We know not to push the limits. One of Gabe’s co-workers went to France to prepare for a big American style BBQ at her house. She bought 80 euros worth of meat there…a steal for a party….but ended up with 400 francs of importation fines. Ouch.

Check out Lady J’s blog more on shopping in France, including the limits.

Friday Hikes in the Swiss countryside

Post by Lauren

I had taken a sabbatical from Friday hikes for awhile because of my feet, but started back up for the past two weeks. I absolutely love the views walking in the countryside, so was grateful for time outdoors. Here are a few snapshots :

AVUSY, a 50 minute bus ride from center city Geneva:

 

GLAND to ROLLE, a 15-20 minute train from Geneva’s main station:

The great news is that between this and Burgundy last weekend, I have a lot more painting inspiration. I hope people like vineyards 🙂

Gratitute Friday: Painting en plein air

Post by Lauren

It’s been a great week…..I got to paint 3 times outdoors in the last 8 or so days. I am very thankful for the burst of beautiful weather before we head into winter here in Switzerland.

The first time, I painted on the right bank, and had a glorious view of Mt. Blanc. You have to look really hard at the above photo, but you can see the snowy white mountain range almost disguised by the clouds. Here was the result:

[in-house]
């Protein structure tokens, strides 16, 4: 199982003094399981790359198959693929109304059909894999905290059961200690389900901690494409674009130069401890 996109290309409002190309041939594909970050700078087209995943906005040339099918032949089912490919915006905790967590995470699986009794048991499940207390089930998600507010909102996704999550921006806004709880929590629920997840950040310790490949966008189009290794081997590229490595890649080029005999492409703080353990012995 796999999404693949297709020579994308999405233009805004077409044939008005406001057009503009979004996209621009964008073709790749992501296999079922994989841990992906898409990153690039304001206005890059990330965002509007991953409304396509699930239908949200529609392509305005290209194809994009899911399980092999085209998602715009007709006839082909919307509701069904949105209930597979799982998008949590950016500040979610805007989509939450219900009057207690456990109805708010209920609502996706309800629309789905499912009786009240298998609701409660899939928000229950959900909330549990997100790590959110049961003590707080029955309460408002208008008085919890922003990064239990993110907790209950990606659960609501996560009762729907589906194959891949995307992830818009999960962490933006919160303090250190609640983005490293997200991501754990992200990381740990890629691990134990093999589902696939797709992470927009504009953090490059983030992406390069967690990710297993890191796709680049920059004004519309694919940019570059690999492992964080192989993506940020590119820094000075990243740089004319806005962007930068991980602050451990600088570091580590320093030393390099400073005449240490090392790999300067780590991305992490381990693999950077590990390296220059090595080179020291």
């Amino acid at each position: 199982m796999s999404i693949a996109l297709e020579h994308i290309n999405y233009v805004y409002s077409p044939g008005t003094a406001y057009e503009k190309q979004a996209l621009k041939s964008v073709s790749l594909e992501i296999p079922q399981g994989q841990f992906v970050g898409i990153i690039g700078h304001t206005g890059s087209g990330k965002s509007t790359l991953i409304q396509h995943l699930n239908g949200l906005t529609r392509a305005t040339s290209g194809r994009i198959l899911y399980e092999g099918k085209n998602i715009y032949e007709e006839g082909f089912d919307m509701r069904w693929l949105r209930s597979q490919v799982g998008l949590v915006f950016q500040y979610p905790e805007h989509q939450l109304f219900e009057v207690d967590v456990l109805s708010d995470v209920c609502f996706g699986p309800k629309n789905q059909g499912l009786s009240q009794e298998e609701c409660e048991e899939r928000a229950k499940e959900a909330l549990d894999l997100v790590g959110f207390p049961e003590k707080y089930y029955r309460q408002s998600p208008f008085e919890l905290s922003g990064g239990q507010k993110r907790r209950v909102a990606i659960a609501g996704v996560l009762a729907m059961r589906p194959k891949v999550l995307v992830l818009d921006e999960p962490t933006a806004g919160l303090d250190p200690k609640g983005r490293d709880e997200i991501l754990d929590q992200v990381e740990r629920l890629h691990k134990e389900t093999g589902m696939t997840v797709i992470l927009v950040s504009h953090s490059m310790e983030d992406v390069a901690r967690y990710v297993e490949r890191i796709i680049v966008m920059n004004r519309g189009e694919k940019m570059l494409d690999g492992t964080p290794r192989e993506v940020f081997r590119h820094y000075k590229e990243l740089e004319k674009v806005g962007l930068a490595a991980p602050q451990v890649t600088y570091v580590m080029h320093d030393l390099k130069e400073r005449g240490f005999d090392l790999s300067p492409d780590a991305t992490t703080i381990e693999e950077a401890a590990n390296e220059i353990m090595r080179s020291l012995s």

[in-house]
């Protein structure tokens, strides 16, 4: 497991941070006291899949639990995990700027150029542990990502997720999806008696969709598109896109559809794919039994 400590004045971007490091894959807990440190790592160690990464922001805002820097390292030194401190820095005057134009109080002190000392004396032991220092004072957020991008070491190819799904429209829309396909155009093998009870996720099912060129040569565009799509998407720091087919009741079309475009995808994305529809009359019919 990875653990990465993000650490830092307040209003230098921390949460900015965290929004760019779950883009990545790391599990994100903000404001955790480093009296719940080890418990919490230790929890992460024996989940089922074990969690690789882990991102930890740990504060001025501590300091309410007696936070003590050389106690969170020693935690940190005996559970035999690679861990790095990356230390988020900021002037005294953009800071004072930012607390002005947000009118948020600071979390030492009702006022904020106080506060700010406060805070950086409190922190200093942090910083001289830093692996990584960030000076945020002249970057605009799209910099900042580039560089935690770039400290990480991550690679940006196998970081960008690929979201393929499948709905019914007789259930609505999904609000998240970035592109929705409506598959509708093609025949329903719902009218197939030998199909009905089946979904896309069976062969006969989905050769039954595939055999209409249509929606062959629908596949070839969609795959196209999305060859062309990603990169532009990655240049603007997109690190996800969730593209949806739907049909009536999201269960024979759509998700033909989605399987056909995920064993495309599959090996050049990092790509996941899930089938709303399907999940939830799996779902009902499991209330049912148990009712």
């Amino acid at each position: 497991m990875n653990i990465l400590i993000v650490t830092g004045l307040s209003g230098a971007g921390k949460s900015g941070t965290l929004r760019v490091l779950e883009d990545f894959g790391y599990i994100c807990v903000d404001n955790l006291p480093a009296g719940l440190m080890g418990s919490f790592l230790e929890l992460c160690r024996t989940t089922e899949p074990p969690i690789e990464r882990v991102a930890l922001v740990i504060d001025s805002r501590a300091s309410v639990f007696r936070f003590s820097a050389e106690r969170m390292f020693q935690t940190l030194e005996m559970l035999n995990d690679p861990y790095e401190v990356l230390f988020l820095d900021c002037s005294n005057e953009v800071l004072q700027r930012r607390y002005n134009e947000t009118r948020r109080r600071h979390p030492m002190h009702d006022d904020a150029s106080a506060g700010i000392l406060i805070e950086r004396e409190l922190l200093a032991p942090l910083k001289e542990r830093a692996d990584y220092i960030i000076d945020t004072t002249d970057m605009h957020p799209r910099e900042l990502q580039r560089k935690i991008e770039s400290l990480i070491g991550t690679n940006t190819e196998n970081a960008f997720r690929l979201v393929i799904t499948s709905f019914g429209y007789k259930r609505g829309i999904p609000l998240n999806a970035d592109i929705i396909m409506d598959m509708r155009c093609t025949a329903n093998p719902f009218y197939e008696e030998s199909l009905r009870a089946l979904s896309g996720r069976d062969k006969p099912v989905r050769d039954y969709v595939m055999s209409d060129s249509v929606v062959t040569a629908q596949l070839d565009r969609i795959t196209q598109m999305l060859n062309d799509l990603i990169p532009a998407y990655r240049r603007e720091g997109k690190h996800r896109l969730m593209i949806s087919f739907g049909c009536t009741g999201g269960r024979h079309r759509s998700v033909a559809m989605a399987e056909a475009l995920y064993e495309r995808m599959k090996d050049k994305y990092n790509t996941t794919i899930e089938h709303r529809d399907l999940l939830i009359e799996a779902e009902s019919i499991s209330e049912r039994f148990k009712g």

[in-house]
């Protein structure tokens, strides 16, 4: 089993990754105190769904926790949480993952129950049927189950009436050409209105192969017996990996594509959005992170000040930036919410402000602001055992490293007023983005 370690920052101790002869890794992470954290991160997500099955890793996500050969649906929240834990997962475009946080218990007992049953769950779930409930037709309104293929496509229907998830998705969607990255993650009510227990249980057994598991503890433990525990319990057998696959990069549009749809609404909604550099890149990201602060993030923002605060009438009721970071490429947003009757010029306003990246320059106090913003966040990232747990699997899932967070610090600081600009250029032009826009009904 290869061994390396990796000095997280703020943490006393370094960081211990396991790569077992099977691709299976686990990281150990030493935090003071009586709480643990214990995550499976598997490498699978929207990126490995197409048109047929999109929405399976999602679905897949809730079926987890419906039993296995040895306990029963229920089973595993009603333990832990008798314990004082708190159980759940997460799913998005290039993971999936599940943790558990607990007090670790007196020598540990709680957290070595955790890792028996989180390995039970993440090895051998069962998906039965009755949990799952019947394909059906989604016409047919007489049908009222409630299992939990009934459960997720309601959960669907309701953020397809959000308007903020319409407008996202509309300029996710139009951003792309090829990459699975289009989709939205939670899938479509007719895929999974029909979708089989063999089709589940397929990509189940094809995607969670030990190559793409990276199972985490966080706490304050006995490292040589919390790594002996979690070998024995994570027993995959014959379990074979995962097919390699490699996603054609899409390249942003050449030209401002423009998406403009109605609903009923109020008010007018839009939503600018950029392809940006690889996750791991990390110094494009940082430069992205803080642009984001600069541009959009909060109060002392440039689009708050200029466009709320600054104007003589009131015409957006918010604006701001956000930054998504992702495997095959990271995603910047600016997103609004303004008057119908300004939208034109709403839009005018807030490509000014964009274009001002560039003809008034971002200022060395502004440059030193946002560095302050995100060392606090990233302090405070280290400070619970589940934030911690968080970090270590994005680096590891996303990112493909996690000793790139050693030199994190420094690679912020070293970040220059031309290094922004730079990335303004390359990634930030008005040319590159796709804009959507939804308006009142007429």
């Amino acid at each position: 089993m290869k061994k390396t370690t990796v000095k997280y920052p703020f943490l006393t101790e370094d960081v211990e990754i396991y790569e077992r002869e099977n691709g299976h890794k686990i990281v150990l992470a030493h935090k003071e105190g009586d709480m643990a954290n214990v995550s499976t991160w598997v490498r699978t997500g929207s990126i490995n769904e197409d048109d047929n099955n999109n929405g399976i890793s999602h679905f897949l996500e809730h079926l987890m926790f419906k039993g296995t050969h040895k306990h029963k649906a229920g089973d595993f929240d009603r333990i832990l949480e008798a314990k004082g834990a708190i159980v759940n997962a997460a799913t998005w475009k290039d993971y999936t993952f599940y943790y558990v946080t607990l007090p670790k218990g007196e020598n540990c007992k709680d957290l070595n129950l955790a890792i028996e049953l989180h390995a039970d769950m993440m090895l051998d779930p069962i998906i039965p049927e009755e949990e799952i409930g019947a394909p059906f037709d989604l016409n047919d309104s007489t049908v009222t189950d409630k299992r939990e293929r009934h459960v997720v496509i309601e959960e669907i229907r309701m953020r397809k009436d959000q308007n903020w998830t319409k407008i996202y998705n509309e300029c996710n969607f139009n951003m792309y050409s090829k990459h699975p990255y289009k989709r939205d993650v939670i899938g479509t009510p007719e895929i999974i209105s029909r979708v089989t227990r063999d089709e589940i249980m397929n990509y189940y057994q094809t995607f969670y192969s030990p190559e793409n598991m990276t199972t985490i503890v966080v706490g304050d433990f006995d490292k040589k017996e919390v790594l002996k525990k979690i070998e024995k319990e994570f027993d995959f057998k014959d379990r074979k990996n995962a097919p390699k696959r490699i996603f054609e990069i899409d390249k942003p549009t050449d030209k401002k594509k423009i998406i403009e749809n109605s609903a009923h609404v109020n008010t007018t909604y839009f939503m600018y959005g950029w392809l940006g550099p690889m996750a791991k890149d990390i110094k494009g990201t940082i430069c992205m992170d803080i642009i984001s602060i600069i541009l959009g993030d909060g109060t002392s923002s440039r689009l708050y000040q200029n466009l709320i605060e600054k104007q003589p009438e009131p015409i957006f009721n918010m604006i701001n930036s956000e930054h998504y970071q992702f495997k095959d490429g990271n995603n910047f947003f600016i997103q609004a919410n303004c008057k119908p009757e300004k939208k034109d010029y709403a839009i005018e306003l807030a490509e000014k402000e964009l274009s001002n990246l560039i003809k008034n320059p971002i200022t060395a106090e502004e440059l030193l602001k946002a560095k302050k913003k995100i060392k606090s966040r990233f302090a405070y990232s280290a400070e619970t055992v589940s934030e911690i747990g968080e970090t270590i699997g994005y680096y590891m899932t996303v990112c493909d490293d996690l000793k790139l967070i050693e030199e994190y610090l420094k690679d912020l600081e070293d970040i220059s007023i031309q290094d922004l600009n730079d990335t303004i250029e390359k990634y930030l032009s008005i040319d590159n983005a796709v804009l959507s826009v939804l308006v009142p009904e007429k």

The second time, I did the left bank in the financial district. This little guy kept hanging out after I shared a part of my baguette.

The third time A met me. It was the best time for three reasons. One, I had company. Two, she brought wine. Three, some Americans tried to buy her painting on the spot. An interesting time!

Bon weekend, everyone!

Adoring French Villages


Post by Lauren

I have really grown an appreciation for small French villages. The handful of little towns we have visited within driving distance of Geneva are really adorable. We had another lovely experience during our time in Burgundy, checking out a few of the villages in the region.

Beaune & Nuits-St-Georges: